Chemical precipitation

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Zn SO<sub>4</sub> (aq) + 2NaOH (aq) → Zn(OH)<sub>2</sub> (s) + Na<sub>2</sub>SO<sub>4</sub> (aq)
Zn SO<sub>4</sub> (aq) + 2NaOH (aq) → Zn(OH)<sub>2</sub> (s) + Na<sub>2</sub>SO<sub>4</sub> (aq)
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[[Category:Immobilisation]]
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[[Category:Immobilization]]

Revision as of 15:24, 30 June 2007

Formation of a separable solid substance from a solution. This is achieved by converting the substance into an insoluble form by chemical reaction or by changing the composition of the solvent to reduce the solubility of the substance in it.

Chemical precipitation is used to remove dissolved metals from solutions, such as process wastewaters containing toxic metals. Soluble metal ions are converted to insoluble form by chemical reaction with a precipitating reagent. The solid particles formed by this reaction are removed from solution by settling and/or filtration.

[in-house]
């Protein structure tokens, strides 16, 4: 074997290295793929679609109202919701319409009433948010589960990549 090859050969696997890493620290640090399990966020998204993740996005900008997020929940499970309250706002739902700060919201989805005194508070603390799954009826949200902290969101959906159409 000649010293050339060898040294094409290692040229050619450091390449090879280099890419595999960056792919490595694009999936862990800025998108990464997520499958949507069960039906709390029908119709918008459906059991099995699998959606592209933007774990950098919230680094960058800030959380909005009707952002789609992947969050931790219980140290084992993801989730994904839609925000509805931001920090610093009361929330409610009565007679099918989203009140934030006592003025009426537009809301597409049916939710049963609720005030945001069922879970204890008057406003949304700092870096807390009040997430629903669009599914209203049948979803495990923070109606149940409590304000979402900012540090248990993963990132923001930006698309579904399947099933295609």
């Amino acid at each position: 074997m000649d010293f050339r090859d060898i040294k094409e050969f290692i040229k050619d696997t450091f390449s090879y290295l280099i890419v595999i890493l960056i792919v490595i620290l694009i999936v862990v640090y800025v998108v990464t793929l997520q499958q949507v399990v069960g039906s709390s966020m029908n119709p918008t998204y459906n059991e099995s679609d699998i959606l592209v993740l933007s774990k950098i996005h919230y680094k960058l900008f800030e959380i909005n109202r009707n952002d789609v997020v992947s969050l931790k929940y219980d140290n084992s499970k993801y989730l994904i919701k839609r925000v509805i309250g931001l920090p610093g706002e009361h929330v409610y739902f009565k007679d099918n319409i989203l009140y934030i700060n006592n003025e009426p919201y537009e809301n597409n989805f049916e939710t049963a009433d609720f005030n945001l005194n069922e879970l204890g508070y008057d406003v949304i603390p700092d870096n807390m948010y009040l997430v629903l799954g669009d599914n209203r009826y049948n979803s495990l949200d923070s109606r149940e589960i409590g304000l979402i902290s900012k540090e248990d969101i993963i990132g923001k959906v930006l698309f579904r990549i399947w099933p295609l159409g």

The effectiveness of a chemical precipitation process is dependent on several factors which include:

  • type and concentration of metal ions present in solution
  • precipitant used
  • reaction conditions (pH, temperature, etc.)
  • presence of other constituents that may inhibit the precipitation reaction.

Metal ions such as zinc can be precipitated out of solution by addition of sodium hydroxide:

Zn SO4 (aq) + 2NaOH (aq) → Zn(OH)2 (s) + Na2SO4 (aq)

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